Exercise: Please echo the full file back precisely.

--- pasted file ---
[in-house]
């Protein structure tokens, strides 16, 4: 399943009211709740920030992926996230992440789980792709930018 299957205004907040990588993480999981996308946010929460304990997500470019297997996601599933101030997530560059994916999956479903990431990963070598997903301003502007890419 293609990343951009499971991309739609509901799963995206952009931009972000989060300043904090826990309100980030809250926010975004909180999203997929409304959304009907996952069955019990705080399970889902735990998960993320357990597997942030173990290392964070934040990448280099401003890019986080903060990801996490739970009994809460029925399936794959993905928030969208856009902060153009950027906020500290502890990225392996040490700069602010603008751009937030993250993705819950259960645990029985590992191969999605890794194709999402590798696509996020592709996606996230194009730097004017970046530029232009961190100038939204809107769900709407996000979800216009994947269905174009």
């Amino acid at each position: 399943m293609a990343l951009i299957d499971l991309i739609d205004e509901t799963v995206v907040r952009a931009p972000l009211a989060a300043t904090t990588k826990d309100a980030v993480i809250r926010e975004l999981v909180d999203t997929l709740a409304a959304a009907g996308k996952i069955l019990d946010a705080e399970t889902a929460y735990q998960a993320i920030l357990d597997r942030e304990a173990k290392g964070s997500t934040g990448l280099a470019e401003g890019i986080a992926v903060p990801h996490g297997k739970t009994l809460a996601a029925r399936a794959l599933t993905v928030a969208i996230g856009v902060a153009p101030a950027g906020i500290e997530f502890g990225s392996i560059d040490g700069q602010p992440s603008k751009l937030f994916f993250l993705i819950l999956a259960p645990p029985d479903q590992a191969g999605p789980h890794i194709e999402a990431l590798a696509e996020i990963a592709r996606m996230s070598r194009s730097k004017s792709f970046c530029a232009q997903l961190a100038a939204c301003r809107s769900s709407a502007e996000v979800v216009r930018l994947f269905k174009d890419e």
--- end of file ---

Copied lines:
[in-house]
């Protein structure tokens, strides 16, 4: 399943009211709740920030992926996230992440789980792709930018 299957205004907040990588993480999981996308946010929460304990997500470019297997996601599933101030997530560059994916999956479903990431990963070598997903301003502007890419 293609990343951009499971991309739609509901799963995206952009931009972000989060300043904090826990309100980030809250926010975004909180999203997929409304959304009907996952069955019990705080399970889902735990998960993320357990597997942030173990290392964070934040990448280099401003890019986080903060990801996490739970009994809460029925399936794959993905928030969208856009902060153009950027906020500290502890990225392996040490700069602010603008751009937030993250993705819950259960645990029985590992191969999605890794194709999402590798696509996020592709996606996230194009730097004017970046530029232009961190100038939204809107769900709407996000979800216009994947269905174009």
């Amino acid at each position: 399943m293609a990343l951009i299957d499971l991309i739609d205004e509901t799963v995206v907040r952009a931009p972000l009211a989060a300043t904090t990588k826990d309100a980030v993480i809250r926010e975004l999981v909180d999203t997929l709740a409304a959304a009907g996308k996952i069955l019990d946010a705080e399970t889902a929460y735990q998960a993320i920030l357990d597997r942030e304990a173990k290392g964070s997500t934040g990448l280099a470019e401003g890019i986080a992926v903060p990801h996490g297997k739970t009994l809460a996601a029925r399936a794959l599933t993905v928030a969208i996230g856009v902060a153009p101030a950027g906020i500290e997530f502890g990225s392996i560059d040490g700069q602010p992440s603008k751009l937030f994916f993250l993705i819950l999956a259960p645990p029985d479903q590992a191969g999605p789980h890794i194709e999402a990431l590798a696509e996020i990963a592709r996606m996230s070598r194009s730097k004017s792709f970046c530029a232009q997903l961190a100038a939204c301003r809107s769900s709407a502007e996000v979800v216009r930018l994947f269905k174009d890419e």